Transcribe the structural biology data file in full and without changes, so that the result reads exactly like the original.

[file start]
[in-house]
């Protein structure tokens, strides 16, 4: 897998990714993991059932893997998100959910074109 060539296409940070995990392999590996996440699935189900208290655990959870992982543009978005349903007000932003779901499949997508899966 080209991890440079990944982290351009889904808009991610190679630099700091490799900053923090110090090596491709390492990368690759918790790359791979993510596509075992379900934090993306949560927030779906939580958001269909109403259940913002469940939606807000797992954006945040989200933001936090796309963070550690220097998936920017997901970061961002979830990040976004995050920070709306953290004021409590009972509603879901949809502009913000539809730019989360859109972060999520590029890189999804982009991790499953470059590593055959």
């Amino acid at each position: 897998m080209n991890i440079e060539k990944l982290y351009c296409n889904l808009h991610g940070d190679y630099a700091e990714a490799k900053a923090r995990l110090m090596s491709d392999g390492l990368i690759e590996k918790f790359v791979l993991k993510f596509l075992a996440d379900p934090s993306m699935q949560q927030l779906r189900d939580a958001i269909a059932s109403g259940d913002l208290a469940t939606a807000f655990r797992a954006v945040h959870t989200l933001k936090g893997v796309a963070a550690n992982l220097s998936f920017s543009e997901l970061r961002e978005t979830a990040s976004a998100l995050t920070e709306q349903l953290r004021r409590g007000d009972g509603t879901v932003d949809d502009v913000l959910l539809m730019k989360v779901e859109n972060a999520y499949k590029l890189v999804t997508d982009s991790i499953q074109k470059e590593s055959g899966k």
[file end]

[in-house]
């Protein structure tokens, strides 16, 4: 897998990714993991059932893997998100959910074109 060539296409940070995990392999590996996440699935189900208290655990959870992982543009978005349903007000932003779901499949997508899966 080209991890440079990944982290351009889904808009991610190679630099700091490799900053923090110090090596491709390492990368690759918790790359791979993510596509075992379900934090993306949560927030779906939580958001269909109403259940913002469940939606807000797992954006945040989200933001936090796309963070550690220097998936920017997901970061961002979830990040976004995050920070709306953290004021409590009972509603879901949809502009913000539809730019989360859109972060999520590029890189999804982009991790499953470059590593055959």
């Amino acid at each position: 897998m080209n991890i440079e060539k990944l982290y351009c296409n889904l808009h991610g940070d190679y630099a700091e990714a490799k900053a923090r995990l110090m090596s491709d392999g390492l990368i690759e590996k918790f790359v791979l993991k993510f596509l075992a996440d379900p934090s993306m699935q949560q927030l779906r189900d939580a958001i269909a059932s109403g259940d913002l208290a469940t939606a807000f655990r797992a954006v945040h959870t989200l933001k936090g893997v796309a963070a550690n992982l220097s998936f920017s543009e997901l970061r961002e978005t979830a990040s976004a998100l995050t920070e709306q349903l953290r004021r409590g007000d009972g509603t879901v932003d949809d502009v913000l959910l539809m730019k989360v779901e859109n972060a999520y499949k590029l890189v999804t997508d982009s991790i499953q074109k470059e590593s055959g899966k």